Keywords
loneliness; older people; trend; predictor; risk factor
National Category
Social Work
Research subject
Health and Welfare
Identifiers
urn:nbn:se:du-26599 (URN)10.1016/j.archger.2017.11.004 (DOI)000426105800015 ()29220739 (PubMedID)
Note

Open Access APC beslut 2/2018

Available from: 2017-11-22 Created: 2017-11-22 Last updated: 2018-03-19Bibliographically approved
Lennartsson, C., Agahi, N., Shaw, B. & Dahlberg, L. (2018). Loneliness, social isolation, and all-cause mortality in older women and men. In: : . Paper presented at 24th Nordic Congress in Gerontology, Oslo, 2-4 maj 2018.
Open this publication in new window or tab >>Loneliness, social isolation, and all-cause mortality in older women and men
2018 (English)Conference paper, Oral presentation only (Refereed)
National Category
Social Work
Research subject
Health and Welfare, Att leva i samhällets utkant: Social exkludering bland äldre kvinnor och män i Sverige
Identifiers
urn:nbn:se:du-28357 (URN)
Conference
24th Nordic Congress in Gerontology, Oslo, 2-4 maj 2018
Funder
Forte, Swedish Research Council for Health, Working Life and Welfare, 2017-00668
Available from: 2018-08-20 Created: 2018-08-20 Last updated: 2018-08-21Bibliographically approved
Dahlberg, L., Andersson, L. & Lennartsson, C. (2018). Long-term predictors of loneliness in old age: Results of a 20-year national study. Aging & Mental Health, 22(2), 190-196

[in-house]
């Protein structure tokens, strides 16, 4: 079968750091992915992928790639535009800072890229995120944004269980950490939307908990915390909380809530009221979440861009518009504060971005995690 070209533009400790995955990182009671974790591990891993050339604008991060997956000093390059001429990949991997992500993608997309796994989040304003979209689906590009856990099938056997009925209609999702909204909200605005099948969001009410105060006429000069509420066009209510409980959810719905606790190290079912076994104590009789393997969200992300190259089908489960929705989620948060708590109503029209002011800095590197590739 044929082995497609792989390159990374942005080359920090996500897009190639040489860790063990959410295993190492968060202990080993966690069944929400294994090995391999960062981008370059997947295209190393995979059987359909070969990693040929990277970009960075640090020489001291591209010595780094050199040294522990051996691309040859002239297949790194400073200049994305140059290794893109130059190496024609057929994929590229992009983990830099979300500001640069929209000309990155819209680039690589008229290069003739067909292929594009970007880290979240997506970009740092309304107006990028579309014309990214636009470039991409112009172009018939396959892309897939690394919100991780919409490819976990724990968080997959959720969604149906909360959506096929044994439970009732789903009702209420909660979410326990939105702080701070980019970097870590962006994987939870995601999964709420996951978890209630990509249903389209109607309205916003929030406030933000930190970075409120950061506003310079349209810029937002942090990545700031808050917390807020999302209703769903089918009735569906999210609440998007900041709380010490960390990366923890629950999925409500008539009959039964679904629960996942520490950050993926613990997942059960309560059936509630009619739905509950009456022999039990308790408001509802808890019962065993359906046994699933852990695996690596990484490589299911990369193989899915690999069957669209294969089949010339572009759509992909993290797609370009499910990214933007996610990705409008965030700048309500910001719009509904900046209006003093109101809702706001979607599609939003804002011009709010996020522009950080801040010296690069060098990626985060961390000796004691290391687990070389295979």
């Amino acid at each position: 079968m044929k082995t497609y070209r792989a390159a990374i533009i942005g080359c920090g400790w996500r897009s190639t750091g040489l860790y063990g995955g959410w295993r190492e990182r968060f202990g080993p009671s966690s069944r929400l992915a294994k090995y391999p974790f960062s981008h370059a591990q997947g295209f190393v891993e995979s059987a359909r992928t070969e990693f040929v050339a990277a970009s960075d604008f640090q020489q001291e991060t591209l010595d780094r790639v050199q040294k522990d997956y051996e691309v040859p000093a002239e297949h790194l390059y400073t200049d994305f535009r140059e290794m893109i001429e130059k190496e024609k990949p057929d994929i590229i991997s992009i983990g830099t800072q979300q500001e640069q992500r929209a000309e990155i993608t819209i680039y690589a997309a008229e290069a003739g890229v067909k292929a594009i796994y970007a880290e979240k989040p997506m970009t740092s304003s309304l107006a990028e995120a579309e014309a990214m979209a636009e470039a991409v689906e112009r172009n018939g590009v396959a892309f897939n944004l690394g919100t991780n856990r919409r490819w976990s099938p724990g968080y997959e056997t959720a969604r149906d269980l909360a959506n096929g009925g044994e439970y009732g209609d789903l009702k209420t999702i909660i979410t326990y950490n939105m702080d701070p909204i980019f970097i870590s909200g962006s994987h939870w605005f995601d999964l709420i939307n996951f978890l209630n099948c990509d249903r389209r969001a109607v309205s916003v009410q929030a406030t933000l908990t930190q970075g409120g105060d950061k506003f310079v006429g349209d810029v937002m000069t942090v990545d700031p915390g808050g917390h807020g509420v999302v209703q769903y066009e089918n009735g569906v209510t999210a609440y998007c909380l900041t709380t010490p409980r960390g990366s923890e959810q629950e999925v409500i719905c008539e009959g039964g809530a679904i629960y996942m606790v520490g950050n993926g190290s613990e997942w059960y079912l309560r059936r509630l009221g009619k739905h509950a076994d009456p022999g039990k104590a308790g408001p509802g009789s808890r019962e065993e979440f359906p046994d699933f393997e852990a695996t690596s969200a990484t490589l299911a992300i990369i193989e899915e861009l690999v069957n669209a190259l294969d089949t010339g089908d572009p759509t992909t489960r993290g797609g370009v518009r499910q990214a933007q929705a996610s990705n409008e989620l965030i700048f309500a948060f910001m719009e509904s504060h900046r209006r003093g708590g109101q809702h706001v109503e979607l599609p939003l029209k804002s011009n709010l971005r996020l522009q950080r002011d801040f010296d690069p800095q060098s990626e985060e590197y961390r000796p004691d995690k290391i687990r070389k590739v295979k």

Open this publication in new window or tab >>Long-term predictors of loneliness in old age: Results of a 20-year national study
2018 (English)In: Aging & Mental Health, ISSN 1360-7863, E-ISSN 1364-6915, Vol. 22, no 2, p. 190-196Article in journal (Refereed) Published
Abstract [en]

Objectives: There is a general lack of longitudinal research on loneliness in old age. Drawing on life course theory and the convoy model, this study aimed to examine whether there is an association between loneliness in old age and social engagement 20 years earlier.

Method: Data from the nationally representative Swedish Panel Study of Living Conditions of the Oldest Old (2002 and 2011 data collection waves) and the Swedish Level of Living Survey (1981 and 1991 data collection waves) were used, including 823 individuals with an average age of 82.4 years at follow-up.

Results: Each form of social engagement in old age was associated with the same form of social engagement 20 years earlier. Close forms of social engagement were negatively associated with loneliness in old age; as were more distant forms of social engagement, but only when they were considered solely in old age.

Conclusion: Patterns of social engagement in old age were established at least 20 years earlier. Close forms of social engagement are long-term predictors of loneliness, although current social engagement tended to be more influential on loneliness. The study underlines the importance of interventions targeted at close relationships that can provide social support in old age.

Keywords
loneliness, social factors, life course, convoy model, longitudinal
National Category
Social Work
Research subject
Health and Welfare
Identifiers
urn:nbn:se:du-23320 (URN)10.1080/13607863.2016.1247425 (DOI)000419876800005 ()27802772 (PubMedID)
Funder
Forte, Swedish Research Council for Health, Working Life and Welfare, 2012-1704
Note

Open Access APC beslut 1/2018

Available from: 2016-11-02 Created: 2016-11-02 Last updated: 2018-04-16Bibliographically approved
Organisations
Identifiers
ORCID iD: ORCID iD iconorcid.org/0000-0002-7685-3216